ArtsAutosBooksBusinessEducationEntertainmentFamilyFashionFoodGamesGenderHealthHolidaysHomeHubPagesPersonal FinancePetsPoliticsReligionSportsTechnologyTravel
  • »
  • Education and Science»
  • Colleges & University

More Help To Ace Your SAT Math Test, Tip #1

Updated on November 29, 2014

Now that I’ve introduced a critical strategy for increasing your SAT, ACT, GRE or GMAT math score – applying actual numbers – next I’d like to convince you to practice this strategy. In my test prep classes, I have to insist that students use this strategy in the assigned homework. Why? Because some of them will object that they know a faster way to solve it. Although there usually is a faster way to solve each math problem, the only way to get good at applying actual numbers is … well … to apply actual numbers! You don’t want to be trying it out for the first time on Test Day; you want this strategy to be a handy tool on Test Day.

Math problems may contain various features that determine how to apply actual numbers. Each of my next several hubs will discuss one of these features. I am using problems from the practice SAT test that the College Board currently has available on its website.

SAT Math Problem


An Equation with a Single Variable

Of course! Math wizards, you most certainly can solve this one algebraically, and it would be faster. Go ahead! If you recognize that you can take the square root of both sides first, then you’ll make quick work of this one. If you FOIL it instead, well, you can get there from here:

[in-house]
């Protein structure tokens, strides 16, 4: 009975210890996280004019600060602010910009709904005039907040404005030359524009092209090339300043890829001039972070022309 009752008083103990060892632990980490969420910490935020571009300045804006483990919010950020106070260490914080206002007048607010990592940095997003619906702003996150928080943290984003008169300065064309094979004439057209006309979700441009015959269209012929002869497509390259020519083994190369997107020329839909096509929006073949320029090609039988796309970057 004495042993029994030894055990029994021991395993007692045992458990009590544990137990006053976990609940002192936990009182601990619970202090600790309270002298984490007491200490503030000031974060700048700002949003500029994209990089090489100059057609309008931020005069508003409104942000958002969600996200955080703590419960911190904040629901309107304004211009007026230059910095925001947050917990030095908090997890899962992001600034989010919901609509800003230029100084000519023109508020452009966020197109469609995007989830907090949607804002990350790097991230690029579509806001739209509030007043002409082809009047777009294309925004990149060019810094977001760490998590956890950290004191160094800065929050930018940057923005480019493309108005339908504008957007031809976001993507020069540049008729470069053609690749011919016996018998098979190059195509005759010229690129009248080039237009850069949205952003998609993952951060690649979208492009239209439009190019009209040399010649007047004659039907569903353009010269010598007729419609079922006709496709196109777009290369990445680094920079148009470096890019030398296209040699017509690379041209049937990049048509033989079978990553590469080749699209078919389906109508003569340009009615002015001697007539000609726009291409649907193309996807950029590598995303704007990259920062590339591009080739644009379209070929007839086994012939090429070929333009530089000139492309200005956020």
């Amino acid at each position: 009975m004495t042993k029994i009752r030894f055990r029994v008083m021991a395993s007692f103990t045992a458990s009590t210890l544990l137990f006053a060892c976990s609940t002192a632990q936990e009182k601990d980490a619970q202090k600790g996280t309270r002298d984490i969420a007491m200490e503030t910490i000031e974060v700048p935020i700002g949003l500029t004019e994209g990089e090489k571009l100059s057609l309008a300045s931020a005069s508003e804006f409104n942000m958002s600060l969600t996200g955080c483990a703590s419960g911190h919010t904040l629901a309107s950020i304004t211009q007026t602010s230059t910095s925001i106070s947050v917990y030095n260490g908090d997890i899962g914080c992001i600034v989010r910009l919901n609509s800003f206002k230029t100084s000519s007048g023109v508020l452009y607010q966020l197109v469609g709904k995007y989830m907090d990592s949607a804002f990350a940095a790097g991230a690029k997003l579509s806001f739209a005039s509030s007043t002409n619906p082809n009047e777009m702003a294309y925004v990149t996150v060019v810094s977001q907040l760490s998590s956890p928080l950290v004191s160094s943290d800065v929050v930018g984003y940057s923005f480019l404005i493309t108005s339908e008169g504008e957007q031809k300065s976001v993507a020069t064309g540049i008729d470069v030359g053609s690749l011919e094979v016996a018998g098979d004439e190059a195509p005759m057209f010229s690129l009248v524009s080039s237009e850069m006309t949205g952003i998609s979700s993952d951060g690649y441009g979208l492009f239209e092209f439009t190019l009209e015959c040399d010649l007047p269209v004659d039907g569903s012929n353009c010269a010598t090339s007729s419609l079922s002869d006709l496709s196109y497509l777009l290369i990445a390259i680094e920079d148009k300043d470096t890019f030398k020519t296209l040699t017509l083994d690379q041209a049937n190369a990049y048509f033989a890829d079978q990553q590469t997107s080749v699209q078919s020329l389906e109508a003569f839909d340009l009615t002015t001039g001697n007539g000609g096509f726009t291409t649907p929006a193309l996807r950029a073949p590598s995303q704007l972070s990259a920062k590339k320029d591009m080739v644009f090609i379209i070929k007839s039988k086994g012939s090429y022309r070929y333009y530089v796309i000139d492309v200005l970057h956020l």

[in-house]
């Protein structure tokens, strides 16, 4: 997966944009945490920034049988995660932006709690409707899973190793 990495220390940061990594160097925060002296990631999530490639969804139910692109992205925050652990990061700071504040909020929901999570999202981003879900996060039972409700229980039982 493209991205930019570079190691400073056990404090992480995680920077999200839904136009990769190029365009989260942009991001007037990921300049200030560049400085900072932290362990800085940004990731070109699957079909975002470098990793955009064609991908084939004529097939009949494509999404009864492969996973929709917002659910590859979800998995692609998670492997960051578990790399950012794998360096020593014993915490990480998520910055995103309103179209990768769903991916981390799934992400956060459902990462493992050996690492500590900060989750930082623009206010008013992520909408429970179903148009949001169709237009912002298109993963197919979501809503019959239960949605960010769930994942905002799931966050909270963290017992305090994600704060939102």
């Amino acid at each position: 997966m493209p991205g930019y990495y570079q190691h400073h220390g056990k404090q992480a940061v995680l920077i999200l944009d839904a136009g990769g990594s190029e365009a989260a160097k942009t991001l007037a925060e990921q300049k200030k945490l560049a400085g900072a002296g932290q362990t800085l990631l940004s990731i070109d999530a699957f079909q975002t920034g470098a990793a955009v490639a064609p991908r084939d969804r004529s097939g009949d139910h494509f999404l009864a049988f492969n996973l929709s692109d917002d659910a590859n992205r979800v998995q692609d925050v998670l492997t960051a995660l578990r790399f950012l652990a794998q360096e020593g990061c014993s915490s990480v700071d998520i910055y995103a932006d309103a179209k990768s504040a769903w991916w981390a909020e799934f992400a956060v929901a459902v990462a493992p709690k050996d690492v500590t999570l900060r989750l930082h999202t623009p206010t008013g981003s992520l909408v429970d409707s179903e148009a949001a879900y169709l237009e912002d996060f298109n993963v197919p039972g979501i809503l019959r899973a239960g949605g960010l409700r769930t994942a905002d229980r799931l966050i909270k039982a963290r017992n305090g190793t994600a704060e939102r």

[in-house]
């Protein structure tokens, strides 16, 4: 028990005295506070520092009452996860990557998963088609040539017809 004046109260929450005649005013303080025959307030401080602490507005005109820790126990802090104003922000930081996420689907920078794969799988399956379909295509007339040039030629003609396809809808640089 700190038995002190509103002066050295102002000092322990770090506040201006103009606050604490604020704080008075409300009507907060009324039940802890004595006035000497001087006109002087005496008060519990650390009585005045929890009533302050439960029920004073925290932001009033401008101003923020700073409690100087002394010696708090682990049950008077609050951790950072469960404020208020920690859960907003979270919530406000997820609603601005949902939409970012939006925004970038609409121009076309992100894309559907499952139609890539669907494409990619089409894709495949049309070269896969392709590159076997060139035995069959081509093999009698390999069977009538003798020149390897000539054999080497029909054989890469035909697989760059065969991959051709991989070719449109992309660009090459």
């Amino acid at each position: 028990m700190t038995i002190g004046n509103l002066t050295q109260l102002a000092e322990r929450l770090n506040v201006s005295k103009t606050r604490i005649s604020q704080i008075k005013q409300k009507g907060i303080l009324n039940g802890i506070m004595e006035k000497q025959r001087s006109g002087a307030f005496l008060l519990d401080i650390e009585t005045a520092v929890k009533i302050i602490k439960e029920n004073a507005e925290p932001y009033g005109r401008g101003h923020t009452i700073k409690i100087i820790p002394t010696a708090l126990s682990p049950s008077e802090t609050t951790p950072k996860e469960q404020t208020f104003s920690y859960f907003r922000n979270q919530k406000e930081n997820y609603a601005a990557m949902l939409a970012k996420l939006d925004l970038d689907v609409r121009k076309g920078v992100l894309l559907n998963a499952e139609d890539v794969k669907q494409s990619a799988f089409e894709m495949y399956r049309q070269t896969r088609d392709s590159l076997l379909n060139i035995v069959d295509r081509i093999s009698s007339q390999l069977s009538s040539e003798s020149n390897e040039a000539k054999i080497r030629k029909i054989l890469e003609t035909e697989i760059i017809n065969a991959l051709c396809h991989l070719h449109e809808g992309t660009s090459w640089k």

x2 – 4x + 4 = 49

x2 – 4x – 45 = 0

(x – 9)(x + 5) = 0

et cetera

But even a problem as straightforward as this has lots of pitfalls – and the test writers pay attention to those pitfalls, and create answer choices accordingly. (Yep, they’re that mean.) For example, you’d could get answer choice (A) if you made a careless mistake on the first factor above. You might get answer choice (D) if you make a mistake with the value of x – 2, or answer choice (B) if you confuse x and x – 2.

Applying actual numbers on this problem is as easy as substituting the values of the answer choices into the equation:

(A) (-9 – 2)2 = 49 … but (-9 – 2)2 = 121, not 49, so cross off (A)

(B) (-7 – 2)2 = 49 … but (-7 – 2)2 = 81, not 49, so cross off (B)

(C) (2 – 2)2 = 49 … but (2 – 2)2 = 0, not 49, so cross off (C)

(D) (5 – 2)2 = 49 … but (5 – 2)2 = 9, not 49, so cross off (D)

(E) (9 – 2)2 = 49 … and (9 – 2)2 = 49, so select (E)

Could be ...

By the way, on this particular problem there’s a failsafe even if you make the silly mistake of thinking that -9 – 2 = -7. Notice that you’re asked which answer choice could be the value of x. For any “could be true” questions like this one, only one answer choice could possibly work out correctly. If at first you thought both (A) and (E) worked correctly, then you’d know for sure that you made a mistake – because this is a “could be true” question. I’ll have more tips about using question logic in a future hub.

The tip illustrated by this hub: When you see an equation with one variable, and the answer choices are actual numbers, then plug those numbers into the equation and see which one works.


    0 of 8192 characters used
    Post Comment

    No comments yet.